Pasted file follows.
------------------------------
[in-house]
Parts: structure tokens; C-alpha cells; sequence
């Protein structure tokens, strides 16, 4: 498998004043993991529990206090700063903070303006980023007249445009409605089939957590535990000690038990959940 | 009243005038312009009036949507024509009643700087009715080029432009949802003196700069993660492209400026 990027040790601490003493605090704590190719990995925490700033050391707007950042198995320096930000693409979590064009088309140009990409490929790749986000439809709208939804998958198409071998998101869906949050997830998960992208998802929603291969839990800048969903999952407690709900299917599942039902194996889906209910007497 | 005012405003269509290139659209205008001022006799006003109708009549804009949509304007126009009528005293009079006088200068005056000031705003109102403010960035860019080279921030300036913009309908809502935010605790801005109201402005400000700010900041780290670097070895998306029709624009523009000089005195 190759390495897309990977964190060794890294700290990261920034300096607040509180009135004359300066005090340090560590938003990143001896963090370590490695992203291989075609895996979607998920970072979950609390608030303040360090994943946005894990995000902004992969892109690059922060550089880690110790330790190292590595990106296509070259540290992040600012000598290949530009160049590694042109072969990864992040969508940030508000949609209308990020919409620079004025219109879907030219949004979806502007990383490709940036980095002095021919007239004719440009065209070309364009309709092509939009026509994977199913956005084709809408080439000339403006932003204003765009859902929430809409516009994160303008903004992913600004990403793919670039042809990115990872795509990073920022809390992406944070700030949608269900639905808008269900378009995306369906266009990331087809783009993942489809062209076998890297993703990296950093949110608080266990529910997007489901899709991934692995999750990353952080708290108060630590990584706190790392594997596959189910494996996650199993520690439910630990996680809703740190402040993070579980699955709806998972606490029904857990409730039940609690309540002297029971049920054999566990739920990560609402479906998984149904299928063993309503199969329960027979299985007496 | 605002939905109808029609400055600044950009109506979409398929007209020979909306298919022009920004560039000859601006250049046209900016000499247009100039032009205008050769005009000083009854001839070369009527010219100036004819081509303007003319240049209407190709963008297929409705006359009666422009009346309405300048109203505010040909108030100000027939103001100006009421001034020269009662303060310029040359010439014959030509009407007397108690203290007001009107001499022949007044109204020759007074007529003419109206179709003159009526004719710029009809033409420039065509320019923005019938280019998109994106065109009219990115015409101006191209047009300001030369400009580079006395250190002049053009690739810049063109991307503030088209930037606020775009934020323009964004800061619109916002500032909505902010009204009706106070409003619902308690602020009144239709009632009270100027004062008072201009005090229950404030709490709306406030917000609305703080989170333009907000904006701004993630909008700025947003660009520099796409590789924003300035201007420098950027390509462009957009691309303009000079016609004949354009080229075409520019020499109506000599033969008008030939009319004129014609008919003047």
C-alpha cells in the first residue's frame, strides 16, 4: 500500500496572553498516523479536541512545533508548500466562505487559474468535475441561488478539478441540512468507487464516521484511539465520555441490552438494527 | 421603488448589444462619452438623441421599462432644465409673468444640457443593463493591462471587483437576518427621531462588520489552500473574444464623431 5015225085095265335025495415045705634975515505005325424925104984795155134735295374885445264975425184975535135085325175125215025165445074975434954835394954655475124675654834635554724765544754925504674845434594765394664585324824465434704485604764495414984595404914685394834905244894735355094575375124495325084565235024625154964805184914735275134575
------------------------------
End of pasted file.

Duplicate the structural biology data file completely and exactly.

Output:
[in-house]
Parts: structure tokens; C-alpha cells; sequence
């Protein structure tokens, strides 16, 4: 498998004043993991529990206090700063903070303006980023007249445009409605089939957590535990000690038990959940 | 009243005038312009009036949507024509009643700087009715080029432009949802003196700069993660492209400026 990027040790601490003493605090704590190719990995925490700033050391707007950042198995320096930000693409979590064009088309140009990409490929790749986000439809709208939804998958198409071998998101869906949050997830998960992208998802929603291969839990800048969903999952407690709900299917599942039902194996889906209910007497 | 005012405003269509290139659209205008001022006799006003109708009549804009949509304007126009009528005293009079006088200068005056000031705003109102403010960035860019080279921030300036913009309908809502935010605790801005109201402005400000700010900041780290670097070895998306029709624009523009000089005195 190759390495897309990977964190060794890294700290990261920034300096607040509180009135004359300066005090340090560590938003990143001896963090370590490695992203291989075609895996979607998920970072979950609390608030303040360090994943946005894990995000902004992969892109690059922060550089880690110790330790190292590595990106296509070259540290992040600012000598290949530009160049590694042109072969990864992040969508940030508000949609209308990020919409620079004025219109879907030219949004979806502007990383490709940036980095002095021919007239004719440009065209070309364009309709092509939009026509994977199913956005084709809408080439000339403006932003204003765009859902929430809409516009994160303008903004992913600004990403793919670039042809990115990872795509990073920022809390992406944070700030949608269900639905808008269900378009995306369906266009990331087809783009993942489809062209076998890297993703990296950093949110608080266990529910997007489901899709991934692995999750990353952080708290108060630590990584706190790392594997596959189910494996996650199993520690439910630990996680809703740190402040993070579980699955709806998972606490029904857990409730039940609690309540002297029971049920054999566990739920990560609402479906998984149904299928063993309503199969329960027979299985007496 | 605002939905109808029609400055600044950009109506979409398929007209020979909306298919022009920004560039000859601006250049046209900016000499247009100039032009205008050769005009000083009854001839070369009527010219100036004819081509303007003319240049209407190709963008297929409705006359009666422009009346309405300048109203505010040909108030100000027939103001100006009421001034020269009662303060310029040359010439014959030509009407007397108690203290007001009107001499022949007044109204020759007074007529003419109206179709003159009526004719710029009809033409420039065509320019923005019938280019998109994106065109009219990115015409101006191209047009300001030369400009580079006395250190002049053009690739810049063109991307503030088209930037606020775009934020323009964004800061619109916002500032909505902010009204009706106070409003619902308690602020009144239709009632009270100027004062008072201009005090229950404030709490709306406030917000609305703080989170333009907000904006701004993630909008700025947003660009520099796409590789924003300035201007420098950027390509462009957009691309303009000079016609004949354009080229075409520019020499109506000599033969008008030939009319004129014609008919003047």
C-alpha cells in the first residue's frame, strides 16, 4: 500500500496572553498516523479536541512545533508548500466562505487559474468535475441561488478539478441540512468507487464516521484511539465520555441490552438494527 | 421603488448589444462619452438623441421599462432644465409673468444640457443593463493591462471587483437576518427621531462588520489552500473574444464623431 5015225085095265335025495415045705634975515505005325424925104984795155134735295374885445264975425184975535135085325175125215025165445074975434954835394954655475124675654834635554724765544754925504674845434594765394664585324824465434704485604764495414984595404914685394834905244894735355094575375124495325084565235024625154964805184914735275134575